• Pay a little bit extra for local milk and send a message to the supermarkets and big producers who screw-down farmer prices. Your milk won’t have taken a ride all over the country and racked up travel miles. The energy in refrigeration will be reduced and the milk is 99% likely to be fresher.
  • Buy in the biggest container to minimise plastic or buy glass bottles.
  • Buy organic milk for minimal herbicides and pesticides. Your milk maker will probably have led a better life as well.

When sustainability and health are equally important 
Let’s crack open the hornet’s nest here and move on to plant-based milk (PBM), and can I just say here that it’s so complicated I’m tempted to suggest you just eliminate them all from your diet. Do we really need them? It is a legitimate question. Have PBM’s become something we think we need when we don’t?
My first bit of advice with PBM’s is to read the label.

PBM’s do have a lower impact on the climate. They require less land to produce, produce less greenhouse gas emissions and require less water. The issue is more complex when health is equally important as the environment because you must also consider how to replace key nutrients found in dairy, the additives that go into the milk, and chemicals found in some plant-based products which may have been used to grow the crops.

Replacement of key nutrients
Calcium is the main nutrient added to PBM’s and most manufacturers add calcium carbonate and tricalcium phosphate, produced synthetically or obtained from chalk, limestone, and rock. Pureharvest, an Australian company add plant- calcium, a red seaweed product called AquaMin F, a natural mineral source produced from calcareous marine algae (Lithothamnion sp.). It’s believed to be easier to digest and more bioavailable than calcium from rocks. My gut suggests that’s true but, as always, whenever I search on science-based sites, the caveat is always – more research is required.
Beyond calcium, some plant-based milk manufacturers add vitamins such as Ascorbic acid (Vitamin C) B12, A. B2, D. These are all worthwhile, particularly D, to utilise the calcium, and Vitamin A and B12 if you’re vegan because these nutrients are only found in animal foods.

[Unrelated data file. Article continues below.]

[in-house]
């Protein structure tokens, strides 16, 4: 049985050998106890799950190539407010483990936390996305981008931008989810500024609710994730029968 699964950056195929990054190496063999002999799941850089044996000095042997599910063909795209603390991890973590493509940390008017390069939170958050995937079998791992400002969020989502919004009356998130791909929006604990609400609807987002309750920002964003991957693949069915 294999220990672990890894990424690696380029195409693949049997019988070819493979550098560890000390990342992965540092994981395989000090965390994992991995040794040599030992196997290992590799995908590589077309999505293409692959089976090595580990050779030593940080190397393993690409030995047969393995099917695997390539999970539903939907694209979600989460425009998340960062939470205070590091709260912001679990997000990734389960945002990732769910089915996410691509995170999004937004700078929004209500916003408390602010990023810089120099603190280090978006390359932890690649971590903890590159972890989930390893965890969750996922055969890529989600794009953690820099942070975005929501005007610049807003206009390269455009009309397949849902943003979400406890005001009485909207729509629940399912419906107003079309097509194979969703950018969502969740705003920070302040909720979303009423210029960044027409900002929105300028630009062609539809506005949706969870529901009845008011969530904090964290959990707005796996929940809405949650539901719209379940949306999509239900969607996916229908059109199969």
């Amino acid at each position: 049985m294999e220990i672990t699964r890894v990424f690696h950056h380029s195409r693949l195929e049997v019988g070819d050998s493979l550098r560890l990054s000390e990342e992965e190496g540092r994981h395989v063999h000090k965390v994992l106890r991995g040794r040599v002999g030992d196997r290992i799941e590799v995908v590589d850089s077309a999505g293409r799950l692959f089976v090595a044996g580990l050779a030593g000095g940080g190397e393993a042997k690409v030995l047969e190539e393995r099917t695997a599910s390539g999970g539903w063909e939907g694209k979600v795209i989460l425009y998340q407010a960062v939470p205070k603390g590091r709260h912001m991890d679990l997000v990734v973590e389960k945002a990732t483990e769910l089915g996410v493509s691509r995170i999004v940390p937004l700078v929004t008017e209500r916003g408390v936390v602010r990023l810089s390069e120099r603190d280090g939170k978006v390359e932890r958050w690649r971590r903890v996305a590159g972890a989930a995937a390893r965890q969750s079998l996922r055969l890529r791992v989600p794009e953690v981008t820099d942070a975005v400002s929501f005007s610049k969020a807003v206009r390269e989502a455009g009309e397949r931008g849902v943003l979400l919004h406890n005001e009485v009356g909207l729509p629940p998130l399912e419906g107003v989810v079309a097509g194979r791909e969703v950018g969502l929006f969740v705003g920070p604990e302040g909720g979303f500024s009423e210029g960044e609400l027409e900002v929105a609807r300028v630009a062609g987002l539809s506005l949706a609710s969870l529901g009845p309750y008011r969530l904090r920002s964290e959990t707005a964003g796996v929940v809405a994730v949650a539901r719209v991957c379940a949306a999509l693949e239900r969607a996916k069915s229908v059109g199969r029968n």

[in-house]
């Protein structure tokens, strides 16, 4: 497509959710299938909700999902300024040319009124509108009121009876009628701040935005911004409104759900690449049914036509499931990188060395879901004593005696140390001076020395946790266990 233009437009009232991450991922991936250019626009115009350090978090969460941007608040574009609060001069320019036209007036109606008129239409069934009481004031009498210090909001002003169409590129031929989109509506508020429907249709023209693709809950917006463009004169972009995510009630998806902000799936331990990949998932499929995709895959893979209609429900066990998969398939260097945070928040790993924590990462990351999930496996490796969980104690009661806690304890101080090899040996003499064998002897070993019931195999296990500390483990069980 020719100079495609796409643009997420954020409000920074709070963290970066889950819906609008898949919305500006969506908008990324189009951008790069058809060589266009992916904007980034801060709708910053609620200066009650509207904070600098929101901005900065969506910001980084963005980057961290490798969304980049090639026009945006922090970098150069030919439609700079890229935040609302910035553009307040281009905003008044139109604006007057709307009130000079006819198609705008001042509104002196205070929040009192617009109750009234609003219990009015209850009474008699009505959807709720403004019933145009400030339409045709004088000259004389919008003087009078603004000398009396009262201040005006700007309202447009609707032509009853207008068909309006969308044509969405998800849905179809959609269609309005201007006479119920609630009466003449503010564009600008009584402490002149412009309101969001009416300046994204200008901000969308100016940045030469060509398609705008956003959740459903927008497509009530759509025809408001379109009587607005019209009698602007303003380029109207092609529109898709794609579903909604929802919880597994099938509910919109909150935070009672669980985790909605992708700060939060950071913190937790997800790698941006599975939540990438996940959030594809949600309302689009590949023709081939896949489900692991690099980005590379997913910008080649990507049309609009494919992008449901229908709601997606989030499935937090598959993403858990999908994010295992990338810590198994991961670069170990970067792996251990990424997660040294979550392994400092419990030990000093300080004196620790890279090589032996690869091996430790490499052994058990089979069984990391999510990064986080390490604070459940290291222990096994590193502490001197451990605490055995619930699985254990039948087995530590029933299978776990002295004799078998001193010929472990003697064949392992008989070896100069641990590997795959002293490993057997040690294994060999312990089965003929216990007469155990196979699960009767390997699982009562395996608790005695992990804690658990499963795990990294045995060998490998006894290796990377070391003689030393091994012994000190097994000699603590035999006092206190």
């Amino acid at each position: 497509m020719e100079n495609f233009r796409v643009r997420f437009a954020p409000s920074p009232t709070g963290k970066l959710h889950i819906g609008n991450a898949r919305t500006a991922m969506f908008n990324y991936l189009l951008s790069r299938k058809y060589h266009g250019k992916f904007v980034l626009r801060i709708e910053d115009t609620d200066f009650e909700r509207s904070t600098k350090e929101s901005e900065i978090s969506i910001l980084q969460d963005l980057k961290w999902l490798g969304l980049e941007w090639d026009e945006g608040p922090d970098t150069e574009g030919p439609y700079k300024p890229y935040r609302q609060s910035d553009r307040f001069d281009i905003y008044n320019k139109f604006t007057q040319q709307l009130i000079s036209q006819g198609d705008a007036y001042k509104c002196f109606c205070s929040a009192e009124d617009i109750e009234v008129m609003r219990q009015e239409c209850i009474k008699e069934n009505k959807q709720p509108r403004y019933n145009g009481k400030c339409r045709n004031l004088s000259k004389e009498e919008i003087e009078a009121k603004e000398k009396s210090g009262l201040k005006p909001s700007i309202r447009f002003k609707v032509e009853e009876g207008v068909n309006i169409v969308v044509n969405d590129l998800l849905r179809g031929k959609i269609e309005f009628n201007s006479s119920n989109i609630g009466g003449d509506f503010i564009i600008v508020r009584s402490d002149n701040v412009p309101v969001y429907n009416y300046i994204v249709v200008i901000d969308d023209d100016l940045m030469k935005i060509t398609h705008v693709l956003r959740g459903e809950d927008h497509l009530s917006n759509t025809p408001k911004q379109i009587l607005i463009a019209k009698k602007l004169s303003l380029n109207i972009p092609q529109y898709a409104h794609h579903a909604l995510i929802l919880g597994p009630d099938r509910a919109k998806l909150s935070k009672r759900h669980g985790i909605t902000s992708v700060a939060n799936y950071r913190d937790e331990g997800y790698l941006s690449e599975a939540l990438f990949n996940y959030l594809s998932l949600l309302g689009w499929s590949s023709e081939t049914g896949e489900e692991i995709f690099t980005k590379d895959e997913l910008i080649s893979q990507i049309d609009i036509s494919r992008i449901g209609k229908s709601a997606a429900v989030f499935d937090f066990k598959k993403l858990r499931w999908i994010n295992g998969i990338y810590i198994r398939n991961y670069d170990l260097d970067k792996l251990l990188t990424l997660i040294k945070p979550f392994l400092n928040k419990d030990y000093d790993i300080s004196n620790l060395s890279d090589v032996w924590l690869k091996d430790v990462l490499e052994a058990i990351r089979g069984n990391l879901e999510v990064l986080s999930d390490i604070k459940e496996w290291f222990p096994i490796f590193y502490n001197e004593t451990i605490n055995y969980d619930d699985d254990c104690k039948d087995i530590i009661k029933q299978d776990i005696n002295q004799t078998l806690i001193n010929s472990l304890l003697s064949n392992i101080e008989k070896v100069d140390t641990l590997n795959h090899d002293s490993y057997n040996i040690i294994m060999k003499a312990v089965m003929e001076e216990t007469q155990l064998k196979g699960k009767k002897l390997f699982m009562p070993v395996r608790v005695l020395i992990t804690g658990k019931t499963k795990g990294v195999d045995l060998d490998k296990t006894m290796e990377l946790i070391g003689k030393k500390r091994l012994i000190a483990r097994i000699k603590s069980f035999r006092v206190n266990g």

Make no mistake, PBM’s are highly processed, but some are better than others. Generally, the fewer ingredients a product contains the better it is however, for PMB’s to have the same mouthfeel, stretch and texture as milk they add other ingredients like fat from rapeseed, otherwise known as canola oil, sunflower oil, emulsifiers, gums and stabilisers, and in some instances sweeteners. Further manufacturing is required to extract the oil from plants like canola and sunflower and the process includes the cleaning and grinding of seeds, pressing and extraction of crude oil from the seeds and further refining using a volatile hydrocarbon like hexane to extract the oil. More chemicals and more energy are required in the process. Every plant-based milk I could find used either sunflower oil, canola or rapeseed.

Other than soy milk, to create a barista blend and give the milk stretch and stability when heated, manufacturers use dibasic potassium phosphate. It’s a chemical approved in Europe and found in some medicines, and like most medications, there are side effect warnings you’ll find when you search online. I suppose it’s like most things and depends on how much you’re consuming. Dibasic potassium phosphate is also used in packaged foods such as macaroni and cheese, ice cream, and packages sauces.

Residue Chemicals
I doubt that the very small percentage of plants used in these milk products makes chemical residue much of an issue especially given how highly processed they are anyway but it’s worthy of discussion. Rice pulls arsenic from the ground and if you’re having whole rice the message is to wash, wash and wash it again. Then there are the issues of chemical fertilisers and pest control used in large crops. I know of a farmer in NSW whose oats were used to feed racehorses in Sydney. When the horses were tested for performance drugs, their blood showed up with chemicals attributed to their oat feed. These days the horses can only be fed organic oats but it’s fine, Uncle Tobys take the rest!